Physicist Ann Nelson broke barriers—for herself and for those who’d come after her

Physicist Ann Nelson broke barriers—for herself and for those who’d come after her thumbnail

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When Ann Nelson died in a tragic hiking accident in 2019, the loss went far beyond the pain felt by her many mentees in physics, myself among them. Her death was a devastating blow to the entire theoretical Physics community. She was a brilliant thinker. Nelson spent her career at the edge of particle Physics, imagining the universe and never worrying about whether her questions were too strange. When I eulogized her for Quanta, I wrote about how she described her approach to new ideas: put the purple scarf on the moose and worry later about why it’s there. Nelson also acknowledged that her achievements had given her social capital. She used that to make physics a place where everyone could call home.

Born in Louisiana in 1958, Nelson spent the bulk of her childhood in California. She decided to become a physicist. Although there were many people who discouraged her, such as high school teachers and classmates, she didn’t let that stop her from becoming a physicist. She knew the field was her intellectual home. This interest led her to Stanford University, then Harvard. She earned her Ph.D. there and was made a Junior Fellow of Harvard’s Society of Fellows. This is a prestigious lifetime membership that grants scholars three years of support for their independent research. Nelson returned to Stanford in 1987 as the first female tenure-track professor in the physics department, following in the footsteps of Helen Quinn, who was the first at nearby Stanford-affiliated federal lab, SLAC, in 1979.

She once said to me that Stanford people were too concerned about this superlative. Despite the university community’s apparent willingness for it to brag about breaking this barrier it didn’t keep her. She eventually went to University of California San Diego to live with David Kaplan, a fellow theoretical physicist. They moved to Washington where they created a life and a remarkable legacy.

Over the years, Nelson made significant contributions to particle physics in a variety of areas. Her work focused on gaps and inconsistencies within the standard model, which is the math that elegantly describes all we have seen in a laboratory (except gravity). The model, however, contains a prediction about neutrons that does not match what particle physicists have seen in experiments; as Ph.D. candidate at Harvard in 1984, Nelson published a mathematical solution to this tension–a singular achievement for a scholar who had not yet completed her Ph.D.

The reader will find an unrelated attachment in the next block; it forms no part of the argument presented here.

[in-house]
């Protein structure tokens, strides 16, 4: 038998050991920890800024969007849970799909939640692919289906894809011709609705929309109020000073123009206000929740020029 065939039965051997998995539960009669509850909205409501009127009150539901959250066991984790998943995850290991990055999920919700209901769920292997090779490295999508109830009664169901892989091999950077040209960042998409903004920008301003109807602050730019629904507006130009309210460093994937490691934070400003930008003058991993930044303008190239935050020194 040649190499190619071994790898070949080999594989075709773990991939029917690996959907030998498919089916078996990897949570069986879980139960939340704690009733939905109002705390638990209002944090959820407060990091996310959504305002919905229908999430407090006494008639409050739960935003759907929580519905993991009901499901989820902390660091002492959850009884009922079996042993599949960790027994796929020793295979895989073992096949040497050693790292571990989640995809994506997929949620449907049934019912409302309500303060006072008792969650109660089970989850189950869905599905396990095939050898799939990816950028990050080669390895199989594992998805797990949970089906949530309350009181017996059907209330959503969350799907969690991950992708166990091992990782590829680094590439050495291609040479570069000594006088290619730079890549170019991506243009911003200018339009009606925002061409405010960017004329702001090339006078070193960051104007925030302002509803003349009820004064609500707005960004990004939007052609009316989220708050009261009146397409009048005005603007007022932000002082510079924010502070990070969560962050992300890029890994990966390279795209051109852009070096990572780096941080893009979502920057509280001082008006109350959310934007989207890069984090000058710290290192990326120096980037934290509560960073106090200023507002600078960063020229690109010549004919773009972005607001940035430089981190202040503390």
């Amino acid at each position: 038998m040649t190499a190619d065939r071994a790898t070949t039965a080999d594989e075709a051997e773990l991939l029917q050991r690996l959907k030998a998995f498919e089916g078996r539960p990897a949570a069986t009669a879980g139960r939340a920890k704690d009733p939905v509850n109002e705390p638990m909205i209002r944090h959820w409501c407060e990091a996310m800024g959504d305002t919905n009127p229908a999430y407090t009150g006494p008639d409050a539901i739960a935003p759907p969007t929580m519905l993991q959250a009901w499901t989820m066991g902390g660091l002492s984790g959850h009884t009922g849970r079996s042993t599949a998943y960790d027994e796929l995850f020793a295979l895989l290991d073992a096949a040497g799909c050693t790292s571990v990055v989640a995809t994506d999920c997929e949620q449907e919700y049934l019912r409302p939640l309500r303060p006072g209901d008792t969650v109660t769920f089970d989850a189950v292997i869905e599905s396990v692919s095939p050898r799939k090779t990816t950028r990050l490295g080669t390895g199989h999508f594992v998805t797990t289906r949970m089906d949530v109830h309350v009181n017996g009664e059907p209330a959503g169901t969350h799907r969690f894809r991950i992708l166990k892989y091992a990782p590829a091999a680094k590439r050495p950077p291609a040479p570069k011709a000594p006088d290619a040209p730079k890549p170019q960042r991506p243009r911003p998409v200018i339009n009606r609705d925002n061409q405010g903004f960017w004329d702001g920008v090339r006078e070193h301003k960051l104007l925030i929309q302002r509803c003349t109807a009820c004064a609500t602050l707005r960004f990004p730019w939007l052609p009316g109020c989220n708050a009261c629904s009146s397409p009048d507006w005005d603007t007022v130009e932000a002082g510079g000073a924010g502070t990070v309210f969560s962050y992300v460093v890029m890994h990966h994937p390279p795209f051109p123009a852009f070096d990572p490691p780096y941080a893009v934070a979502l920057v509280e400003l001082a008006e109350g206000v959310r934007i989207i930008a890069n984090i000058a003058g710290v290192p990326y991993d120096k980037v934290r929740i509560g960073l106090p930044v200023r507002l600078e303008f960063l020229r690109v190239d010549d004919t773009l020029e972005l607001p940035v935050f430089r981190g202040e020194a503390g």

Part of what makes that first publication notable is that she had no ego about it. She didn’t attach herself to ideas just because they were hers, but she was more concerned with whether they were interesting or plausible. Because of that, she’d go on to publish another alternative answer to that same issue, which is known as the Strong CP problem. And she’d publish a solution to yet another of the field’s biggest puzzles: how the idea of supersymmetry–a notion that there should be a set of new particles that are partners to the known particles, a concept that impacts astrophysics and cosmology, including, potentially, the dark matter problem–might work in our universe.

In 2018, she and theoretical physicist Michael Dine shared the J. J. Sakurai Prize for Theoretical Physics, one of the most prestigious awards in the field. The prize citation notes the pair’s “groundbreaking explorations of physics beyond the standard model of particle physics.” Nelson’s Ph.D. advisor, Howard Georgi, himself a prominent theoretical physicist and Harvard Society Fellow, understood her singular intellect, writing in his Physics Today remembrance: “Ann was the only student I ever had who was better than I am at what I do best, and I learned more from her than she learned from me.”

Nelson loved Physics, but she didn’t just enjoy her academic success. She was conscious of social injustice and was the only UW physics professor to wear a Black Lives Matter pin every day in her final years.

This was not a performative act, but one part of a multi-pronged strategy to create better conditions for Black people and other marginalized folks who shared her love for physics. Nelson realized that her intellectual prowess was what had allowed her to get through a door that was closed for most. Many of her Ph.D. students and postdocs were women from a variety of racial, national and ethnic backgrounds. My experience is that, even though she made mistakes, she worked hard to ensure that we had the same freedom as her. She not only hired marginalized scholars to her own group, but she also chaired the UW graduate committee and fought for institutional changes.

In the wake of her passing, the UW Physics department embarked on a hiring spree for particle theory researchers that included several women. Although none of them could replace her, I am certain she would agree that it isn’t the point. Every woman in physics can be her own person and, given a space of her own, could radically alter our understanding of the universe.

Chanda Prescod-Weinstein

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